A very common type of expressions are comparison expressions. These expressions evaluate to either FALSE or TRUE. PHP supports > (bigger than), >= (bigger than or equal to), == (equal), != (not equal), < (smaller than) and <= (smaller than or equal to). The language also supports a set of strict equivalence operators: === (equal to and same type) and !== (not equal to or not same type). These expressions are most commonly used inside conditional execution, such as if statements.

The last example of expressions we’ll deal with here is combined operator-assignment expressions. You already know that if you want to increment $a by 1, you can simply write ‘$a++’ or ‘++$a‘. But what if you want to add more than one to it, for instance 3? You could write ‘$a++’ multiple times, but this is obviously not a very efficient or comfortable way. A much more common practice is to write ‘$a = $a + 3′. ‘$a + 3′ evaluates to the value of $a plus 3, and is assigned back into $a, which results in incrementing $a by 3. In PHP, as in several other languages like C, you can write this in a shorter way, which with time would become clearer and quicker to understand as well. Adding 3 to the current value of $a can be written ‘$a += 3′. This means exactly “take the value of $a, add 3 to it, and assign it back into $a“. In addition to being shorter and clearer, this also results in faster execution. The value of ‘$a += 3′, like the value of a regular assignment, is the assigned value. Notice that it is NOT 3, but the combined value of $a plus 3 (this is the value that’s assigned into $a). Any two-place operator can be used in this operator-assignment mode, for example ‘$a -= 5′ (subtract 5 from the value of $a), ‘$b *= 7′ (multiply the value of $b by 7), etc.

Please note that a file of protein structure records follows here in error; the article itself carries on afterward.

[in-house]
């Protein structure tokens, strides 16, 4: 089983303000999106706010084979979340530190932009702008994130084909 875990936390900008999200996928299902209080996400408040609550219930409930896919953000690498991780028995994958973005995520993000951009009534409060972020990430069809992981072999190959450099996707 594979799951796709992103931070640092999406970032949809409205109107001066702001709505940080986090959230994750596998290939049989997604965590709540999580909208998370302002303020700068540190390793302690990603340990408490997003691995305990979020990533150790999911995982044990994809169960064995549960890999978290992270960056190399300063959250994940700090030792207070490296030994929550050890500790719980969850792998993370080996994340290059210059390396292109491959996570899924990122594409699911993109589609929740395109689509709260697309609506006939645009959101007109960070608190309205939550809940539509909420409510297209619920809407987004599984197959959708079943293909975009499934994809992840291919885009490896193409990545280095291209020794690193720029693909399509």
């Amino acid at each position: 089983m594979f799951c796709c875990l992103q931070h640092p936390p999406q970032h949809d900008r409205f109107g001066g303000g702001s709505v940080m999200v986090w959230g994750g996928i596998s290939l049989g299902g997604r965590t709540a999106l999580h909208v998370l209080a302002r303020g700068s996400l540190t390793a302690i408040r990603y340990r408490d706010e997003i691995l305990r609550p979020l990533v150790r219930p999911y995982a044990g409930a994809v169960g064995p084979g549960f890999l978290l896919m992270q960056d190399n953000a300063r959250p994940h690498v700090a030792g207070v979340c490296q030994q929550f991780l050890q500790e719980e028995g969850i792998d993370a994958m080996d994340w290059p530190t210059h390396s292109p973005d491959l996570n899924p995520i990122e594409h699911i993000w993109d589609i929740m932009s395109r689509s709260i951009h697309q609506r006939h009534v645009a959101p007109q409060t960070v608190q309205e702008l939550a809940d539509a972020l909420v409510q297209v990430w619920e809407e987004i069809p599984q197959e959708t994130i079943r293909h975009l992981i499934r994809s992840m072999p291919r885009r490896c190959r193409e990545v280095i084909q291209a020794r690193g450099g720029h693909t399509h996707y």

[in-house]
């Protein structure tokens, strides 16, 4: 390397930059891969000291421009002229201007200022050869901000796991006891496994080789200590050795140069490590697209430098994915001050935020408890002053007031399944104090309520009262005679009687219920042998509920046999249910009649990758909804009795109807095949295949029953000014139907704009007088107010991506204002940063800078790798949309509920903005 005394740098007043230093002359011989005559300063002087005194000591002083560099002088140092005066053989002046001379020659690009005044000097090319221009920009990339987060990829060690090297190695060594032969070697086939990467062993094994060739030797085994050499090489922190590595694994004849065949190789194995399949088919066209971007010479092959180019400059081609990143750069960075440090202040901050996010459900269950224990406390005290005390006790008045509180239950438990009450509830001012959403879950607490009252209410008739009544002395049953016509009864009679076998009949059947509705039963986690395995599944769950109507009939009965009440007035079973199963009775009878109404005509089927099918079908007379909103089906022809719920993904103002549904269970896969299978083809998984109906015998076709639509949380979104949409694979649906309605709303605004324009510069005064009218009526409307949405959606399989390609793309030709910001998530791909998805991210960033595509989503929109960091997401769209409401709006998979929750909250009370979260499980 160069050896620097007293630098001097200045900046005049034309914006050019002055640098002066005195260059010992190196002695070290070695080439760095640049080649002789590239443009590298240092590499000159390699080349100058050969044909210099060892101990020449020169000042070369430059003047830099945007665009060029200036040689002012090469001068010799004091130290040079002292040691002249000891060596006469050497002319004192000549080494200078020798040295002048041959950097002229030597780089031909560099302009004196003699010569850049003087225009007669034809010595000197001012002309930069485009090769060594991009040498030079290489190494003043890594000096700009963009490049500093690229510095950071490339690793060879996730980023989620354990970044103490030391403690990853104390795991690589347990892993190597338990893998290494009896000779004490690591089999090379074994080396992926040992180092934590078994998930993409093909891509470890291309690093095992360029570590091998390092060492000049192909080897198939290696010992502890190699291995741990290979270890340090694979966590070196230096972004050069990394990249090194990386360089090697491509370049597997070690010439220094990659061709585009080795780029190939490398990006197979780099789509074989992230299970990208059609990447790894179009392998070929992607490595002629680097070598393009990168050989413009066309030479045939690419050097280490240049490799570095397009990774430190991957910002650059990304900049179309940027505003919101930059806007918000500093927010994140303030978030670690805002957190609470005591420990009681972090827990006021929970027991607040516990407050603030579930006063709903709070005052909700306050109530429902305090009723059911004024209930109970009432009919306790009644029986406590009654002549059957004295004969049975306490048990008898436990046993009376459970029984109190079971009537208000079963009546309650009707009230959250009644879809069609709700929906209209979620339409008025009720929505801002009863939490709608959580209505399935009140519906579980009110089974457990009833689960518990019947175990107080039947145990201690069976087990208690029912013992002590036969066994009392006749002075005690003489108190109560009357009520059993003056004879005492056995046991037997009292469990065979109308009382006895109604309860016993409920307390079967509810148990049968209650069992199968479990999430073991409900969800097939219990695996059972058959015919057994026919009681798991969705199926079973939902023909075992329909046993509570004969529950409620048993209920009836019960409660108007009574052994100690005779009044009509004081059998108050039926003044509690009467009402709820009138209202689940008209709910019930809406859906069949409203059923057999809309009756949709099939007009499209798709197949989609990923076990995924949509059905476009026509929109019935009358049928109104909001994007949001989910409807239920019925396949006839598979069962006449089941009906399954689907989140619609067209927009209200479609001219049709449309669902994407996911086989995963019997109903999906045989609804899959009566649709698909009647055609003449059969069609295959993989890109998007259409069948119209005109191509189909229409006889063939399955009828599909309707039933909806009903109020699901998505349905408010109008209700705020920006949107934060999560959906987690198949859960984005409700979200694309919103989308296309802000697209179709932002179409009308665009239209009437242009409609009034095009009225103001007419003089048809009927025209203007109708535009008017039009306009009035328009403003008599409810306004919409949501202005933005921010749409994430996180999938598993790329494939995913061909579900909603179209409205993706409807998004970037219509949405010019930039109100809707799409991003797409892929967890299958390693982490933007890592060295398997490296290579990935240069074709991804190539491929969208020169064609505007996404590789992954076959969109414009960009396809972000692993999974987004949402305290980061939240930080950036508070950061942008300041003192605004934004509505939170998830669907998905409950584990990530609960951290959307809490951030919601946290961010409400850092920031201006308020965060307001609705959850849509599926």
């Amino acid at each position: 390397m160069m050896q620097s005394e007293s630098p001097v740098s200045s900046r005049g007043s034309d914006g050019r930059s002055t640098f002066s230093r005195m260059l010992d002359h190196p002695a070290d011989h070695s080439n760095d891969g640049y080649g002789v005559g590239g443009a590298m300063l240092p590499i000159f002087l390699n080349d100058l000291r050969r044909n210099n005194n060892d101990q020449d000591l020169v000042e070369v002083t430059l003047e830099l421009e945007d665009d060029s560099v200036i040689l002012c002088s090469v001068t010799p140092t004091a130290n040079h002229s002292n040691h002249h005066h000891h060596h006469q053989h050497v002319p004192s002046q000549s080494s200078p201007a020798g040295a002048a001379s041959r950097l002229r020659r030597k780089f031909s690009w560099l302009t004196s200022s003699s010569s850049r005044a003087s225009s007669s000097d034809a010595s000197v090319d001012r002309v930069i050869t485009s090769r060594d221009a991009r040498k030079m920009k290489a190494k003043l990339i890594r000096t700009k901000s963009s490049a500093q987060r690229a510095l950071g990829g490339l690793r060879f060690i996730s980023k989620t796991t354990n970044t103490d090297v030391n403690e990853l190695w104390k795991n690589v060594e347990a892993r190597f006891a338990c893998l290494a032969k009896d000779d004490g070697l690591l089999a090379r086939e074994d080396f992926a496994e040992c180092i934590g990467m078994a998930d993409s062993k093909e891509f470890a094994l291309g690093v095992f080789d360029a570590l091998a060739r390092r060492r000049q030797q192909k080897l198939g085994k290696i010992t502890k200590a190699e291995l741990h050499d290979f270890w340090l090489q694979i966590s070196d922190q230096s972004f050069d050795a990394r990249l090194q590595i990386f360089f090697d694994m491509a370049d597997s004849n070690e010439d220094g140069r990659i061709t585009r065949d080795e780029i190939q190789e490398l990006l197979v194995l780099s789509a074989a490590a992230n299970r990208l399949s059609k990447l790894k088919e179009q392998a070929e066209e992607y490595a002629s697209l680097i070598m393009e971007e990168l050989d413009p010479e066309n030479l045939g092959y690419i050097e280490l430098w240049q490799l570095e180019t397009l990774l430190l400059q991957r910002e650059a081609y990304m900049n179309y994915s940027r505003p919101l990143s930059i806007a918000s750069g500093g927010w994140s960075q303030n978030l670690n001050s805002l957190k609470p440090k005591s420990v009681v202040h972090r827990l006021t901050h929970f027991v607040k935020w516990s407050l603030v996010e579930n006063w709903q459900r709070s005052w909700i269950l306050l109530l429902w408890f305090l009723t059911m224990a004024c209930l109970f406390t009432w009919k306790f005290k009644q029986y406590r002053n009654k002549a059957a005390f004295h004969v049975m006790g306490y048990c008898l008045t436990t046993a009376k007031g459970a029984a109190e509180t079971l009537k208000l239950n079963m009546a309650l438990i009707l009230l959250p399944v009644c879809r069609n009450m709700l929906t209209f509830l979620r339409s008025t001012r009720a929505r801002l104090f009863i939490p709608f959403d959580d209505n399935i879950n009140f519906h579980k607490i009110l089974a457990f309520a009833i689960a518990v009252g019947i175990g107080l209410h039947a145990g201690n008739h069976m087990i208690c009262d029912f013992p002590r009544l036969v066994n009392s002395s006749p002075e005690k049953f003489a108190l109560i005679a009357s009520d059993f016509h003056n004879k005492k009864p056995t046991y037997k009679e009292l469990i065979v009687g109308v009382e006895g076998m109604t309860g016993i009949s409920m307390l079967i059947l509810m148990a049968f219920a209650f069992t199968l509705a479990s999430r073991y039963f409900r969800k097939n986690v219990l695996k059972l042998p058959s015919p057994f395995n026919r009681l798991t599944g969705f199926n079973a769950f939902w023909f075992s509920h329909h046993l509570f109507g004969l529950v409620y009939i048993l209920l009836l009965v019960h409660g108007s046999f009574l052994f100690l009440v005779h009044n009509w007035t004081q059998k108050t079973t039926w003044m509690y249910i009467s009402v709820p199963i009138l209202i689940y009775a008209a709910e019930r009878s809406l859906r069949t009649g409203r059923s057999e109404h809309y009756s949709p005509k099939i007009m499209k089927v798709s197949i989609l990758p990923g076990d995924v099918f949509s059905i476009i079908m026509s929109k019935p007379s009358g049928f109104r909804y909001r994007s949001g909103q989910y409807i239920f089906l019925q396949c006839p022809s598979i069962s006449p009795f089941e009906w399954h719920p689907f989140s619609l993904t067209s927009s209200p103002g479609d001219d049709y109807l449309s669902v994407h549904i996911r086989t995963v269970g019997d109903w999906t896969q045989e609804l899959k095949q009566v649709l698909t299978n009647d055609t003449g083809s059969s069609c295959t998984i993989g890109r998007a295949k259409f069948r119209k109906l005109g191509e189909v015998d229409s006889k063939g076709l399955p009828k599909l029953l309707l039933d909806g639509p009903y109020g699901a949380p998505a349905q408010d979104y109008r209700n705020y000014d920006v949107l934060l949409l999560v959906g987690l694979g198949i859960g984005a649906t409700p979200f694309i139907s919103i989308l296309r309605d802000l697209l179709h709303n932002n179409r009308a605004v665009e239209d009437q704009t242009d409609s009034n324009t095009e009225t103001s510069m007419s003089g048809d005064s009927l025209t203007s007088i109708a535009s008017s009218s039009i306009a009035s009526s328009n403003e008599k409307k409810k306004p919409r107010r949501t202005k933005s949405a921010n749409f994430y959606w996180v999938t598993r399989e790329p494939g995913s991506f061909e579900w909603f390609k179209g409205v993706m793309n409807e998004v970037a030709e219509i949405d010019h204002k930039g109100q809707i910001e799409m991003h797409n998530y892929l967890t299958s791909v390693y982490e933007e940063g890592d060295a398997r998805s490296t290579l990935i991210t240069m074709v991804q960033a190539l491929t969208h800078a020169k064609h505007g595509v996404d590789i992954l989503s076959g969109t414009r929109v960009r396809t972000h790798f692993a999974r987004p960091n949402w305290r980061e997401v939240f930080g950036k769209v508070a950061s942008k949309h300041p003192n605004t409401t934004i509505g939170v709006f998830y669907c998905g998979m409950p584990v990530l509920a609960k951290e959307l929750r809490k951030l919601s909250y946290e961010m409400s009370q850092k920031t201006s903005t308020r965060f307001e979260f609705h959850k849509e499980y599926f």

There is one more expression that may seem odd if you haven’t seen it in other languages, the ternary conditional operator: